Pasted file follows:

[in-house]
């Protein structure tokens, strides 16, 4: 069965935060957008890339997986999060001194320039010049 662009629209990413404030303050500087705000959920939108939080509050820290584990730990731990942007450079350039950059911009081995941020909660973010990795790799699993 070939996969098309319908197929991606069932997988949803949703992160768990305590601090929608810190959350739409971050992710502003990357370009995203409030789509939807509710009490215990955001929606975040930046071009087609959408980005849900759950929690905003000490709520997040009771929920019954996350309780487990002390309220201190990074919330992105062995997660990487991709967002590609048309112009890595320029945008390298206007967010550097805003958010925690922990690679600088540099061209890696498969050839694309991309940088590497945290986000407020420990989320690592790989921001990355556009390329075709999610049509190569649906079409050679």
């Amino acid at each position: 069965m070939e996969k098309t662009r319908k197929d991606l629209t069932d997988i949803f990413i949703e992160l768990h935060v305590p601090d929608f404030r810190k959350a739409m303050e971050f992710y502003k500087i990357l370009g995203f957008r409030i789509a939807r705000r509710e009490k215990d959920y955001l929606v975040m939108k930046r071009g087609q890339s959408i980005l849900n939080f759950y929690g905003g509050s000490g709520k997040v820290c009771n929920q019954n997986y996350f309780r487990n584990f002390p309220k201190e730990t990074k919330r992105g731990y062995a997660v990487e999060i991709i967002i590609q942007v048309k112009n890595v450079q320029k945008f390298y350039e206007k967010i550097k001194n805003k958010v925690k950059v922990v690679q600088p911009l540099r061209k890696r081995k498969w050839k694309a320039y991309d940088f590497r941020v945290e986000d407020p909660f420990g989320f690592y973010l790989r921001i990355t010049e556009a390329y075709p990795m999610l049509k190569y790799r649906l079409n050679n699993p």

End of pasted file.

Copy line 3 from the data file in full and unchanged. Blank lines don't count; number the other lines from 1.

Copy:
């Amino acid at each position: 069965m070939e996969k098309t662009r319908k197929d991606l629209t069932d997988i949803f990413i949703e992160l768990h935060v305590p601090d929608f404030r810190k959350a739409m303050e971050f992710y502003k500087i990357l370009g995203f957008r409030i789509a939807r705000r509710e009490k215990d959920y955001l929606v975040m939108k930046r071009g087609q890339s959408i980005l849900n939080f759950y929690g905003g509050s000490g709520k997040v820290c009771n929920q019954n997986y996350f309780r487990n584990f002390p309220k201190e730990t990074k919330r992105g731990y062995a997660v990487e999060i991709i967002i590609q942007v048309k112009n890595v450079q320029k945008f390298y350039e206007k967010i550097k001194n805003k958010v925690k950059v922990v690679q600088p911009l540099r061209k890696r081995k498969w050839k694309a320039y991309d940088f590497r941020v945290e986000d407020p909660f420990g989320f690592y973010l790989r921001i990355t010049e556009a390329y075709p990795m999610l049509k190569y790799r649906l079409n050679n699993p």